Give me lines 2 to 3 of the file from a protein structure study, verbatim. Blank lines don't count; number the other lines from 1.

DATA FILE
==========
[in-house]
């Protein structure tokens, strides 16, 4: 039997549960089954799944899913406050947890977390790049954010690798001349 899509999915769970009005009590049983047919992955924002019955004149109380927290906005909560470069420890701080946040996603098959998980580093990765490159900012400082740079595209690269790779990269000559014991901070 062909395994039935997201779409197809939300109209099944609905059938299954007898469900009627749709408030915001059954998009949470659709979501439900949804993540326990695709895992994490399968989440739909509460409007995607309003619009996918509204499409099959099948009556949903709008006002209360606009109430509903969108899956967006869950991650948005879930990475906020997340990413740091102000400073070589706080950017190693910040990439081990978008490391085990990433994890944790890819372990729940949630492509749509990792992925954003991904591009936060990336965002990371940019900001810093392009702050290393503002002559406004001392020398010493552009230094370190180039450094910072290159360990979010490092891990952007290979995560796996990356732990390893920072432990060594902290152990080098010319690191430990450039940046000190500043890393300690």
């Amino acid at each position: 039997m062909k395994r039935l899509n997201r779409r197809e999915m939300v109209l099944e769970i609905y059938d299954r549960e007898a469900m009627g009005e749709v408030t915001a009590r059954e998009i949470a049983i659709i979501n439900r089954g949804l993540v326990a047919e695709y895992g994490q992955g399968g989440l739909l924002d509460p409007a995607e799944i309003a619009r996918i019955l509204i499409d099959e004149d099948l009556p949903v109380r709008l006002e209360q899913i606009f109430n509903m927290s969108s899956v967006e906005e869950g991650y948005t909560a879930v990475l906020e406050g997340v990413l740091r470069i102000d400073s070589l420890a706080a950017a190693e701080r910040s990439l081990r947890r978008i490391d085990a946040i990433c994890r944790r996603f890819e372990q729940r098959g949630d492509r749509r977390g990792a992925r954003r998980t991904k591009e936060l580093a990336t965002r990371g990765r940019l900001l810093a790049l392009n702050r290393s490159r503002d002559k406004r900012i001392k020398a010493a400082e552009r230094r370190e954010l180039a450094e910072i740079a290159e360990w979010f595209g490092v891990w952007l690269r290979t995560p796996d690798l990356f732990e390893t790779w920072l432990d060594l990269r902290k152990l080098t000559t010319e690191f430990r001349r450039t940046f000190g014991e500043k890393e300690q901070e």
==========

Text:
């Protein structure tokens, strides 16, 4: 039997549960089954799944899913406050947890977390790049954010690798001349 899509999915769970009005009590049983047919992955924002019955004149109380927290906005909560470069420890701080946040996603098959998980580093990765490159900012400082740079595209690269790779990269000559014991901070 062909395994039935997201779409197809939300109209099944609905059938299954007898469900009627749709408030915001059954998009949470659709979501439900949804993540326990695709895992994490399968989440739909509460409007995607309003619009996918509204499409099959099948009556949903709008006002209360606009109430509903969108899956967006869950991650948005879930990475906020997340990413740091102000400073070589706080950017190693910040990439081990978008490391085990990433994890944790890819372990729940949630492509749509990792992925954003991904591009936060990336965002990371940019900001810093392009702050290393503002002559406004001392020398010493552009230094370190180039450094910072290159360990979010490092891990952007290979995560796996990356732990390893920072432990060594902290152990080098010319690191430990450039940046000190500043890393300690």
């Amino acid at each position: 039997m062909k395994r039935l899509n997201r779409r197809e999915m939300v109209l099944e769970i609905y059938d299954r549960e007898a469900m009627g009005e749709v408030t915001a009590r059954e998009i949470a049983i659709i979501n439900r089954g949804l993540v326990a047919e695709y895992g994490q992955g399968g989440l739909l924002d509460p409007a995607e799944i309003a619009r996918i019955l509204i499409d099959e004149d099948l009556p949903v109380r709008l006002e209360q899913i606009f109430n509903m927290s969108s899956v967006e906005e869950g991650y948005t909560a879930v990475l906020e406050g997340v990413l740091r470069i102000d400073s070589l420890a706080a950017a190693e701080r910040s990439l081990r947890r978008i490391d085990a946040i990433c994890r944790r996603f890819e372990q729940r098959g949630d492509r749509r977390g990792a992925r954003r998980t991904k591009e936060l580093a990336t965002r990371g990765r940019l900001l810093a790049l392009n702050r290393s490159r503002d002559k406004r900012i001392k020398a010493a400082e552009r230094r370190e954010l180039a450094e910072i740079a290159e360990w979010f595209g490092v891990w952007l690269r290979t995560p796996d690798l990356f732990e390893t790779w920072l432990d060594l990269r902290k152990l080098t000559t010319e690191f430990r001349r450039t940046f000190g014991e500043k890393e300690q901070e």